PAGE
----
In a State where the film-politics nexus has run deep since the 1940s, charismatic actors have often been crowd pullers for political parties. “Thambi vaa, un mugathai kaattu, athu pothum enakku (brother, just come on stage and show your face; that's enough for me),” Dravida Munnetra Kazhagam (DMK) leader C. N. Annadurai had famously said of legendary actor-turned-politician M. G. Ramachandran. But with every election the campaign stars change.
If in the 2011 Assembly election it was the Tamil comedian Vadivel who hogged the limelight, campaigning for the DMK, three years down the line he is hardly seen in public. The DMK’s electoral drubbing then and the professional rivalry with Desiya Murpokku Dravdia Kazhagam (DMDK) leader Vijayakant took a heavy toll on Vadivel’s career that the DMK is now content with a modest team of film stars to campaign for the 2014 Lok Sabha polls.
Vadivel’s raw and instant wit did attract crowds, but did not translate into votes. “Except that people turned up in large numbers to watch him, the DMK could not reap any benefit from his campaign. In the Lok Sabha elections, the DMK has a few actors now hitting the campaign trail. The party must have realised the futility of using the services of stars as campaigners,” said Subagunarajan, editor of a film magazine Kaatchi Pizhai.
While the All India Anna Dravida Munnetra Kazhagam (AIADMK) has roped in over 20 actors for this election, the DMK’s star power, limited to actor Kushboo, fades in comparison. Vagai Chandrasekar, an old DMK face, who had even contested elections on the DMK ticket, is campaigning for the party along with small-time comedians and actors such as Kumari Muthu and Vasu Vikram.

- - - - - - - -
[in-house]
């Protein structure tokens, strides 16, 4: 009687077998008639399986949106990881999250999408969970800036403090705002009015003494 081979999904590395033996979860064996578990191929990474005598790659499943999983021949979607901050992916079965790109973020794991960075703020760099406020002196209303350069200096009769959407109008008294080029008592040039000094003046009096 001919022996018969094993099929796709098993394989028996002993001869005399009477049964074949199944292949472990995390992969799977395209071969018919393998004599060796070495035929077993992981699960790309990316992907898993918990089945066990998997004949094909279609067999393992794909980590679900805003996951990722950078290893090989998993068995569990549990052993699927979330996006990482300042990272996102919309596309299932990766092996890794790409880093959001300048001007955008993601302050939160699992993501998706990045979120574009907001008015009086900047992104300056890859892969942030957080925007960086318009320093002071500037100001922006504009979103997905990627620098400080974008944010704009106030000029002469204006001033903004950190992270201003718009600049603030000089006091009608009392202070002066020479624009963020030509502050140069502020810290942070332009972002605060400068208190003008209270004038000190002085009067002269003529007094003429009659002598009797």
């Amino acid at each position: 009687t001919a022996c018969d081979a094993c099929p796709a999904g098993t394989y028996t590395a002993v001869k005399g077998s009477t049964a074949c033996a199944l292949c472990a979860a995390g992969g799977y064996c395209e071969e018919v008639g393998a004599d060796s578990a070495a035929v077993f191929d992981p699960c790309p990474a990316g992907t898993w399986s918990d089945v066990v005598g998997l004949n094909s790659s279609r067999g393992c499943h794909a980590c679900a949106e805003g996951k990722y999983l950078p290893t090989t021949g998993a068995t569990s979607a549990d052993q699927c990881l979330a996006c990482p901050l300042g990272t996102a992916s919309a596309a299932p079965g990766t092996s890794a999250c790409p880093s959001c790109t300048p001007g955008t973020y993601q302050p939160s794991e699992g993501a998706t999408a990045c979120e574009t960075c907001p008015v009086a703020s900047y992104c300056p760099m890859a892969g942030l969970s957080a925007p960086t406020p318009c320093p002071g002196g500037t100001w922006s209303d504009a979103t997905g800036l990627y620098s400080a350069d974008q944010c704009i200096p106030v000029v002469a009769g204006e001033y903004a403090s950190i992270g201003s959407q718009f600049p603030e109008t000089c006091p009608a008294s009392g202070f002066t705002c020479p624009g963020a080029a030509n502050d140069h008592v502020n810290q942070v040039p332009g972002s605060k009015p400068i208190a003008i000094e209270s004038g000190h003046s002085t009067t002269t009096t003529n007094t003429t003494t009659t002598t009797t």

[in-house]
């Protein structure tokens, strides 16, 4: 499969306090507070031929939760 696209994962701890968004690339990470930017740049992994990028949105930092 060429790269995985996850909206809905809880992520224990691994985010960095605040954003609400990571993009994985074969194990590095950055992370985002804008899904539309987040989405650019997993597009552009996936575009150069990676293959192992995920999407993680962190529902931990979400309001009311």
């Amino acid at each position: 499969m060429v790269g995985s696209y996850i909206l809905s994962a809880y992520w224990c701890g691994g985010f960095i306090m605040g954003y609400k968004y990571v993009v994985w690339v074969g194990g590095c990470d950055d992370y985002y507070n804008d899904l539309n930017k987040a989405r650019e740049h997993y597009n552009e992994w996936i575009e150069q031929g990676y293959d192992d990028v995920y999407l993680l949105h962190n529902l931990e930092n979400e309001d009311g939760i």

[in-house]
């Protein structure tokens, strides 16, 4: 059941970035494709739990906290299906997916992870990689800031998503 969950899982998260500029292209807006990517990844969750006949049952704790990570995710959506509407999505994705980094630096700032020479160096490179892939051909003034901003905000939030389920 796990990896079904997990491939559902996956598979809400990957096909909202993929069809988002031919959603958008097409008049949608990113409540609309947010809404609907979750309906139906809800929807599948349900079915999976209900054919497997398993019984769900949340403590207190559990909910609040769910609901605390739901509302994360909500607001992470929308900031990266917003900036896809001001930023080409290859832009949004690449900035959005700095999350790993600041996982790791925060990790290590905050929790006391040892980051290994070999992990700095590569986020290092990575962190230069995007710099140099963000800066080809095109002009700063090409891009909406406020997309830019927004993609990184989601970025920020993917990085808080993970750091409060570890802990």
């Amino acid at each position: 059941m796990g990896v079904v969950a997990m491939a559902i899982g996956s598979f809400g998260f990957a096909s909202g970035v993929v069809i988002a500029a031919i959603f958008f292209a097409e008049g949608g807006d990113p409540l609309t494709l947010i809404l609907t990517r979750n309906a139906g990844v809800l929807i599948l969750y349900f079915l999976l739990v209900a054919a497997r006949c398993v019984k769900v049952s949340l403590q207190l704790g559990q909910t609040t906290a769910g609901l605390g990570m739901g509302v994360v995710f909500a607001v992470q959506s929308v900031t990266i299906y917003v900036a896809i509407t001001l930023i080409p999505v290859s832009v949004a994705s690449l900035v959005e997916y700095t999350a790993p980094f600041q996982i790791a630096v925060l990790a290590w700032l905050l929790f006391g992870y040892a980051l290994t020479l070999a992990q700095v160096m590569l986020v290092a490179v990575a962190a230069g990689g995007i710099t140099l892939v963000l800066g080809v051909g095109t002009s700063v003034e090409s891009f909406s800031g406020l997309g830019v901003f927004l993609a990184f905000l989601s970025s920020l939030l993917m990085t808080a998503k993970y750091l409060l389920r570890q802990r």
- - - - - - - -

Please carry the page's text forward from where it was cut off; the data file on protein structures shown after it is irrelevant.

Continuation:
However, the AIADMK has packed its campaigners’ list with names like actor-turned-politician R. Ramarajan, comedians Senthil, Singamuthu and Gundu Kalyanam, besides actress Vindhya, a popular star of yesteryear ‘Vennira Aadai’ Nirmala, and noted artiste C.R. Saraswathi. Another very popular star, Sarath Kumar, who heads a political party, All India Samathuva Makkal Katchi, is also campaigning for the AIADMK supremo Jayalalithaa, though more as a politician and an MLA.
“The DMK has only bitter experience when it comes to promoting film personalities. Both actor Vijayakant and T. Rajendar have benefited immensely by the DMK, but subsequently turned against the party. Whether it is S.S. Chandran or Radha Ravi, they made use of the party organisation and contributed nothing in return,” said poet and film director Ilyabharathi, who was also the member-secretary of the ‘Tamil Nadu Iyal Isai Nataka Mandram’ during the DMK regime.
Mr. Subagunarajan reasoned that the AIADMK had more film stars as campaigners as they fill a gap in the absence of good second line speakers in the party. But “the DMK has a lot of second-line leaders, who are equally good speakers,” he said. Popular comedienne Manorama created a sensation before the 1996 General Election with her campaign for the AIADMK against actor Rajinikant who had blessed the DMK-TMC combine then. But such robust mix of humour and triumphalist rhetoric has become a rarity now. Yet, the star-studded show helps keep alive the connect between leaders and masses in the political landscape.